The statute has been governing and controlling the mechanisms, management of funds and election of governors for more than four hundred years. This consists of 33 articles constituting the so-called Capitulations and from the beginning it was financed only by lay people. Good governance was instead guaranteed through the six-monthly rotation of seven governors engaged in the various works, in order to ensure maximum correctness in the use of the benefit funds. These met twice a week in the Audience hall to determine the tasks and how to organize the activities to be carried out.
The room consisted of a seven-sided table where the phrase Fluent ad eum omnes gentes was inlaid in each segmentand a work of mercy that fell on the governor who sat in that portion of the table and was to take charge. According to a well-defined six-monthly rotation mechanism it happened that each of the elected governors rotated from time to time to take on all seven of the planned activities: the first elected was given the task of visiting the sick, after six months he passed to the the activity of burying the dead, then that of visiting the prisoners, then of redeeming the prisoners, of helping the shameful poor, of housing the pilgrims and, lastly, of the last planned charge, of managing the capital fund of Pio Monte.
The seven governors came from the Neapolitan nobility and were over the age of 25; they were also elected every three and a half years. The appointment of the seven governors took place through a voting mechanism that involved a junta made up of about eighty members over the age of 18, always chosen with particular mechanisms established by the Capitulations.
The first seat of Giovan Giacomo di Conforto (first half of the 17th century)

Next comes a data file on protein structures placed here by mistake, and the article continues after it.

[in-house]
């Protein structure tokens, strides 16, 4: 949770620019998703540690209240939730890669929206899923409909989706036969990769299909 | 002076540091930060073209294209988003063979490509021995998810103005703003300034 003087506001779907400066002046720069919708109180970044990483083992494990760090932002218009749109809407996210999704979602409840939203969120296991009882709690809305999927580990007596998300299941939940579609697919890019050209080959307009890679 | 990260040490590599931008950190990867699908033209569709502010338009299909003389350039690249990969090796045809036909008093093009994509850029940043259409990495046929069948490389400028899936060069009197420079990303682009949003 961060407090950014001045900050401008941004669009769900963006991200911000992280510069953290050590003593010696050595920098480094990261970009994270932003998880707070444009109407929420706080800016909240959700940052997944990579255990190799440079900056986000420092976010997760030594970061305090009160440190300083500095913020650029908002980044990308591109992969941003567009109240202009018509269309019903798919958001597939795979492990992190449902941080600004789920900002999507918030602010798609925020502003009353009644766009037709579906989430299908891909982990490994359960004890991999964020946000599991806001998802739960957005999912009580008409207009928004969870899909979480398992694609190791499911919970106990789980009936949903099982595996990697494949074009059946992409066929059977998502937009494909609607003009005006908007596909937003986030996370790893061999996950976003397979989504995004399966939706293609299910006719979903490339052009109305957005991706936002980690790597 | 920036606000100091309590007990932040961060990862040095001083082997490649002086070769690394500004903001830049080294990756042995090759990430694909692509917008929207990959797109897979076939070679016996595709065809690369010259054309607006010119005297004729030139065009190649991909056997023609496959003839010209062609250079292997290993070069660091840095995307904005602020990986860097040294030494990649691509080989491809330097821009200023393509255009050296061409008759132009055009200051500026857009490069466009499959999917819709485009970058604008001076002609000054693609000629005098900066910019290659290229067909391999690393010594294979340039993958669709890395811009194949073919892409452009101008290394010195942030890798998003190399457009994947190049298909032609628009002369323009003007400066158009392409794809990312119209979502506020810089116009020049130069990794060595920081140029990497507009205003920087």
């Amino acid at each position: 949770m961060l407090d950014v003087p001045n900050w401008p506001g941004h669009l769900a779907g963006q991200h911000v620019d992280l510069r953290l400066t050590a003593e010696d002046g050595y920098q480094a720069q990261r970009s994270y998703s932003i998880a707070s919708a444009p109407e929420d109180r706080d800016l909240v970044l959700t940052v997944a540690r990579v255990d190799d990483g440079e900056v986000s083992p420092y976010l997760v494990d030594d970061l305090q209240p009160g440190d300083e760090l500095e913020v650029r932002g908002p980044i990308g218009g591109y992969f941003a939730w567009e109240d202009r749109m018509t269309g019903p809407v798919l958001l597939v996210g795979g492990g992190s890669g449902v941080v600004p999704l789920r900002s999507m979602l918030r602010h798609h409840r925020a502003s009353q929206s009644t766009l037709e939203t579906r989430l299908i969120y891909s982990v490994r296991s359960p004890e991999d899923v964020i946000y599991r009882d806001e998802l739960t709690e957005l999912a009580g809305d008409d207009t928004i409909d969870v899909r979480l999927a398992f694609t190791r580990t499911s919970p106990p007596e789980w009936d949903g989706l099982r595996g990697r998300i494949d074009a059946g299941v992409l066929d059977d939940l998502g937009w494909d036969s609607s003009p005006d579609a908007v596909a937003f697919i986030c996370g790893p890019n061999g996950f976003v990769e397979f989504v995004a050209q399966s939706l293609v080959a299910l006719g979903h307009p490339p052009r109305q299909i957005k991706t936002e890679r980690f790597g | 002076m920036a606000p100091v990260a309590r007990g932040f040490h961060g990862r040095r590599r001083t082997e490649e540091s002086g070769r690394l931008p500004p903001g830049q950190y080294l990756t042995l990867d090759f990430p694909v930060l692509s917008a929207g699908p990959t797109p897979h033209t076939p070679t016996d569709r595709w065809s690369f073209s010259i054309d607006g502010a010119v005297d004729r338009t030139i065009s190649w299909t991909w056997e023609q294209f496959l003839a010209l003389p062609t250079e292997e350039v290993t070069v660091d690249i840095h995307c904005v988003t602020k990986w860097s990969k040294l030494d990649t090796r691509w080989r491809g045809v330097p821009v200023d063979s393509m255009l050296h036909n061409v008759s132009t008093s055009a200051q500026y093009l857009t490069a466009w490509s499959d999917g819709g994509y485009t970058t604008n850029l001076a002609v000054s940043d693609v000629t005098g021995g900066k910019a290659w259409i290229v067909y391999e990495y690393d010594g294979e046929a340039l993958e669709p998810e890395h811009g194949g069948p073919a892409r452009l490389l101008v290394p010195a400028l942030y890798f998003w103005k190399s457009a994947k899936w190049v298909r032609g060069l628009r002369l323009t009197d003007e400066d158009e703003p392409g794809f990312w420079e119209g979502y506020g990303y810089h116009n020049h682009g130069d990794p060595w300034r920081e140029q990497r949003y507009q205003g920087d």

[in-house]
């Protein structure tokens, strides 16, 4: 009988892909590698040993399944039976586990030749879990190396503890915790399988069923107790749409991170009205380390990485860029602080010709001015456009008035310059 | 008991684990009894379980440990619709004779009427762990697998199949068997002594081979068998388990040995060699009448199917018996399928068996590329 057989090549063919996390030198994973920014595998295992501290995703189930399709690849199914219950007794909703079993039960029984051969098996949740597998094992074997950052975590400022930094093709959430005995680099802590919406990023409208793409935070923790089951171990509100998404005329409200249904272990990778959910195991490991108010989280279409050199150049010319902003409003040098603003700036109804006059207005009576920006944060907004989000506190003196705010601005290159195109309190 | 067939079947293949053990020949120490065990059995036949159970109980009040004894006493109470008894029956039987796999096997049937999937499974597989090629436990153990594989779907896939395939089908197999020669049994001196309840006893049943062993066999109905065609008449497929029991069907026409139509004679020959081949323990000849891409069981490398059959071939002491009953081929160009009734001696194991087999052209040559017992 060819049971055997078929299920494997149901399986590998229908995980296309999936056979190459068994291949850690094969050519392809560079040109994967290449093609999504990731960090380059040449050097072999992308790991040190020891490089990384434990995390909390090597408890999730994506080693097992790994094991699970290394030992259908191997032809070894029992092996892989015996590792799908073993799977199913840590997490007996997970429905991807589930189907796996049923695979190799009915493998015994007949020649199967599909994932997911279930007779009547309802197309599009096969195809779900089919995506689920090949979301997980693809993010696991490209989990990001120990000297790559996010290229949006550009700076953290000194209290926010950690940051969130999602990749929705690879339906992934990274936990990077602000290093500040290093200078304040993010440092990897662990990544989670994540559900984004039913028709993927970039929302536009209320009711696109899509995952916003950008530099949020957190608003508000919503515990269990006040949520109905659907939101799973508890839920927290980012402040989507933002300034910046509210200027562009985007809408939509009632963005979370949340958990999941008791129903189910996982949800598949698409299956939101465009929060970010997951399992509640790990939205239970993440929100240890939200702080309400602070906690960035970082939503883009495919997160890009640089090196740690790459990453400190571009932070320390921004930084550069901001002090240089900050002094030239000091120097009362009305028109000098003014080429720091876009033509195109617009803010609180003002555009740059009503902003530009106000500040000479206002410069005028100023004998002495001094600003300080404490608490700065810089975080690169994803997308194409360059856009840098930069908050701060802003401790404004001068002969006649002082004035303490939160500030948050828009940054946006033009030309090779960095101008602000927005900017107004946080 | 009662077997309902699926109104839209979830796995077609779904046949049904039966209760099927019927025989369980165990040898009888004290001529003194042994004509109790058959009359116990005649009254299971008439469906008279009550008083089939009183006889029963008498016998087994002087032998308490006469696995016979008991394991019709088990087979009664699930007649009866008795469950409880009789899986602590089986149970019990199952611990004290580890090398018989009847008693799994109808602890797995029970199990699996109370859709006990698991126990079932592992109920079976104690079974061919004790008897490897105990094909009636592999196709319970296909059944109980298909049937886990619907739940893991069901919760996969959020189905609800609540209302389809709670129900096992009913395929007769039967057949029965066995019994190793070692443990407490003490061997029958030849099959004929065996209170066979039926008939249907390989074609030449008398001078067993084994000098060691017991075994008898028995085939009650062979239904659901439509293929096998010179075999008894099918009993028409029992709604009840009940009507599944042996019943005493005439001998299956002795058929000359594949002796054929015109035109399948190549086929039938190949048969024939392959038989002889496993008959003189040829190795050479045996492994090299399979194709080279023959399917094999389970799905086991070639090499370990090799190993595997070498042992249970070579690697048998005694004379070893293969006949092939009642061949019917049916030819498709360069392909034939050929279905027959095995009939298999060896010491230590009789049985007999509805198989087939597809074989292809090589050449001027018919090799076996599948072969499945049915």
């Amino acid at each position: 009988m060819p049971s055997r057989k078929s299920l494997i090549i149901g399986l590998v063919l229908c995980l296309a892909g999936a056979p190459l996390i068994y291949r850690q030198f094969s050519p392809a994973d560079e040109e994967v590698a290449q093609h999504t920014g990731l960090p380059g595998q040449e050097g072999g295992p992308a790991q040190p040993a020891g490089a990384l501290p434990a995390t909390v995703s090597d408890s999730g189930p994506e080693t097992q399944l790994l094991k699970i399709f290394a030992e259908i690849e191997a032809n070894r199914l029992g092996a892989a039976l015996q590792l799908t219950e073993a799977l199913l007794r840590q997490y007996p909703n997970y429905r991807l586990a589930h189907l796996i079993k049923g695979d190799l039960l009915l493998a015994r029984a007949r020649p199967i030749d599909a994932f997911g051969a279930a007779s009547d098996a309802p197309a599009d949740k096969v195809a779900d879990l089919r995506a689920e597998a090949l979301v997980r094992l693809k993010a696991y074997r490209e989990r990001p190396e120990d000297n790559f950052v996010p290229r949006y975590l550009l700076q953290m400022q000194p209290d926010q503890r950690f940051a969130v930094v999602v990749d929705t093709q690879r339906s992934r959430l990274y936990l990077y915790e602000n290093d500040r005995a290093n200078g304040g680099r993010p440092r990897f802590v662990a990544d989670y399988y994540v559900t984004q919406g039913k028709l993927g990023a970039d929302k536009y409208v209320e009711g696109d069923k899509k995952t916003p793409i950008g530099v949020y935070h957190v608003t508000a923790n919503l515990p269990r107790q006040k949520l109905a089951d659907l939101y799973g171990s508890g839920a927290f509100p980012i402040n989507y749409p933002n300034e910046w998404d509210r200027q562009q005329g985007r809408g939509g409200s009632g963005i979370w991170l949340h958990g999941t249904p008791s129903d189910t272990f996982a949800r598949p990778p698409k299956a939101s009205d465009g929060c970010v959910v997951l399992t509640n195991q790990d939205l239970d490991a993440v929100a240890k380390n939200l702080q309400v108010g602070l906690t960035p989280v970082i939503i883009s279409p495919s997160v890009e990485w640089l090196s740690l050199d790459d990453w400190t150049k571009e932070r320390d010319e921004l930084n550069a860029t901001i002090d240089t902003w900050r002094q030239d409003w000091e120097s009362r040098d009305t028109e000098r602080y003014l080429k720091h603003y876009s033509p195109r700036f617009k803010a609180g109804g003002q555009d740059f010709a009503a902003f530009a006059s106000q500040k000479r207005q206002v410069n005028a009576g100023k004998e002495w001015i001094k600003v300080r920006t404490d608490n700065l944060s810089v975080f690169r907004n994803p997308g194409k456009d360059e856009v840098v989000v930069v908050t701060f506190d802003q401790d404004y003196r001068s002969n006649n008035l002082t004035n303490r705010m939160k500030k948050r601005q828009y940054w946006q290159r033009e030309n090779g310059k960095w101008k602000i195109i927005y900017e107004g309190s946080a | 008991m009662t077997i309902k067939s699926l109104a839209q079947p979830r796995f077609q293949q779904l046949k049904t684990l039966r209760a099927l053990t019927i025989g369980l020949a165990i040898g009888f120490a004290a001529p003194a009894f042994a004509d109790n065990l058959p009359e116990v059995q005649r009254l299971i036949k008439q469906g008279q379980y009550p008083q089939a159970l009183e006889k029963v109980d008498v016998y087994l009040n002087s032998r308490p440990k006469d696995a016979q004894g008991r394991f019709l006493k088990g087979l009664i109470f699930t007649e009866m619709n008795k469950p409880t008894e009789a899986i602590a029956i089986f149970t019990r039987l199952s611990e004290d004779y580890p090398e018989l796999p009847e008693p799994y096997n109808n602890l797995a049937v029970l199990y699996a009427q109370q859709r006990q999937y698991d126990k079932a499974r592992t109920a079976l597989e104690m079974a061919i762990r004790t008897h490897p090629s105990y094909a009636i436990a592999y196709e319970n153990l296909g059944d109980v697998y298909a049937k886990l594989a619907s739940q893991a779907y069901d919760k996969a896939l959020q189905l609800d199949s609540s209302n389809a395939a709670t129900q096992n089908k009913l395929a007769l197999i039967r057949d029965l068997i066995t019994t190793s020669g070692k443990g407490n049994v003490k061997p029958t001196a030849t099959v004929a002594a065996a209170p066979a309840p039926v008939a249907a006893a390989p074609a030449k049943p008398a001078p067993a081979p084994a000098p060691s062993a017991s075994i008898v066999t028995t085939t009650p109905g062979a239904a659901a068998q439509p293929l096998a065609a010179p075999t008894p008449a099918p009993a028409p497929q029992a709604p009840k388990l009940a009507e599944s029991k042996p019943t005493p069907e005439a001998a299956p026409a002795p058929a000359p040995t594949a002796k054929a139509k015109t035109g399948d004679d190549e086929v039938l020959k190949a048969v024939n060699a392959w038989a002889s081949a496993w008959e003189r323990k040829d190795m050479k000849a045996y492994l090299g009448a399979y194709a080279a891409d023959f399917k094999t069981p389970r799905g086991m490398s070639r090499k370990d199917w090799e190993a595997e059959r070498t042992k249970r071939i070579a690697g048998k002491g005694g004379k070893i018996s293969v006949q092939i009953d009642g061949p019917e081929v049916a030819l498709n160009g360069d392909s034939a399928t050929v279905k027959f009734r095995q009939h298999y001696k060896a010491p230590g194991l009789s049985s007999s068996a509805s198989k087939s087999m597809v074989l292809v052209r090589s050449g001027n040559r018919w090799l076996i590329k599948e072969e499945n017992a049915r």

At first the seat of the institution was in a small church built between 1607 and 1621 by Giovan Giacomo di Conforto, who paid 25 ducats for the project. The commissions of all the paintings that decorate the interior of the church also date back to this period; in fact in 1607 the payment of 400 ducats to Caravaggio for the execution of the Seven Works of Mercy resulted, painting destined for the presbytery and first in chronological order of the whole religious environment.
Caravaggio’s work was so popular with the governors of Pio Monte that in 1613 they applied a first condition to the painting which forced him to insist in the chapel for which it was conceived without any possibility of removal from this place, even for years subsequent, and also prohibiting its possible transfer; then later a second note also sanctioned the prohibition of reproduction and copy of the painting.
In 1621 the canvases of the other altars were requested from artists such as Giovan Vincenzo da Forli, between 1607-08, with the Good Samaritan; to Giovanni Baglione was asked in 1608 the Deposition of Christ; to Fabrizio Santafede the Saint Peter who resurrects Tabitha, dated 1611, and the Christ in the house of Martha and Mary, from 1612; in Battistello Caracciolo it was commissioned in exchange for a fee of 100 ducats The Liberation of Saint Peter in 1615; and finally, a little later than these, is finally the canvas by Giovanni Bernardo Azzolino depictingSan Paolino who frees the slave of 1626-30.